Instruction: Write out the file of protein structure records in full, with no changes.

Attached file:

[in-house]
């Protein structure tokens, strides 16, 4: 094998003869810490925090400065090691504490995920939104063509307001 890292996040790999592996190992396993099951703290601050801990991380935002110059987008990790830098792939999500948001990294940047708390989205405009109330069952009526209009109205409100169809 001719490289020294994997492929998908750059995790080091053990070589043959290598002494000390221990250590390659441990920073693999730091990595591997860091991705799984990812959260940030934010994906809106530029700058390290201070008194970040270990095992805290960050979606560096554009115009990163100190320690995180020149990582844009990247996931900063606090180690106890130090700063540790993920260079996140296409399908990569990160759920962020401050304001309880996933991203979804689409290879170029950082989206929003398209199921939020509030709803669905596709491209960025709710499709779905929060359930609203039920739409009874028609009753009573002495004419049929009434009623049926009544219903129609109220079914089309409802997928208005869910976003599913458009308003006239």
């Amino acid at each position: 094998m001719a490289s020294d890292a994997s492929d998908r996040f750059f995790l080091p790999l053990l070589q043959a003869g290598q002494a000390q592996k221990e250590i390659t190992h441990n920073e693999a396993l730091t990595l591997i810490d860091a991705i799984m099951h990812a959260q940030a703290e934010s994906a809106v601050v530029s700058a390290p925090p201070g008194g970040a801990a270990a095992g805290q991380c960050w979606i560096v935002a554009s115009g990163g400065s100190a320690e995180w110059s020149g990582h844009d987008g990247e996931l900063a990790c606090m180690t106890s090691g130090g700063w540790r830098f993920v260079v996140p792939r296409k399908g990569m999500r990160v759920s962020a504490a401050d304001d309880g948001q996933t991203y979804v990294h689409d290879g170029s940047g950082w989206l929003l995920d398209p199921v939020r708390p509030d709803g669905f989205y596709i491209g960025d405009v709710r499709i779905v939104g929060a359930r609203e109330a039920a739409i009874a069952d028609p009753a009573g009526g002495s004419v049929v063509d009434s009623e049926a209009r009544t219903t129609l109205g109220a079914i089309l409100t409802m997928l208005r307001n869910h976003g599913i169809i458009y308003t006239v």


[in-house]
């Protein structure tokens, strides 16, 4: 094998003869810490925090400065090691504490995920939104063509307001 890292996040790999592996190992396993099951703290601050801990991380935002110059987008990790830098792939999500948001990294940047708390989205405009109330069952009526209009109205409100169809 001719490289020294994997492929998908750059995790080091053990070589043959290598002494000390221990250590390659441990920073693999730091990595591997860091991705799984990812959260940030934010994906809106530029700058390290201070008194970040270990095992805290960050979606560096554009115009990163100190320690995180020149990582844009990247996931900063606090180690106890130090700063540790993920260079996140296409399908990569990160759920962020401050304001309880996933991203979804689409290879170029950082989206929003398209199921939020509030709803669905596709491209960025709710499709779905929060359930609203039920739409009874028609009753009573002495004419049929009434009623049926009544219903129609109220079914089309409802997928208005869910976003599913458009308003006239």
């Amino acid at each position: 094998m001719a490289s020294d890292a994997s492929d998908r996040f750059f995790l080091p790999l053990l070589q043959a003869g290598q002494a000390q592996k221990e250590i390659t190992h441990n920073e693999a396993l730091t990595l591997i810490d860091a991705i799984m099951h990812a959260q940030a703290e934010s994906a809106v601050v530029s700058a390290p925090p201070g008194g970040a801990a270990a095992g805290q991380c960050w979606i560096v935002a554009s115009g990163g400065s100190a320690e995180w110059s020149g990582h844009d987008g990247e996931l900063a990790c606090m180690t106890s090691g130090g700063w540790r830098f993920v260079v996140p792939r296409k399908g990569m999500r990160v759920s962020a504490a401050d304001d309880g948001q996933t991203y979804v990294h689409d290879g170029s940047g950082w989206l929003l995920d398209p199921v939020r708390p509030d709803g669905f989205y596709i491209g960025d405009v709710r499709i779905v939104g929060a359930r609203e109330a039920a739409i009874a069952d028609p009753a009573g009526g002495s004419v049929v063509d009434s009623e049926a209009r009544t219903t129609l109205g109220a079914i089309l409100t409802m997928l208005r307001n869910h976003g599913i169809i458009y308003t006239v």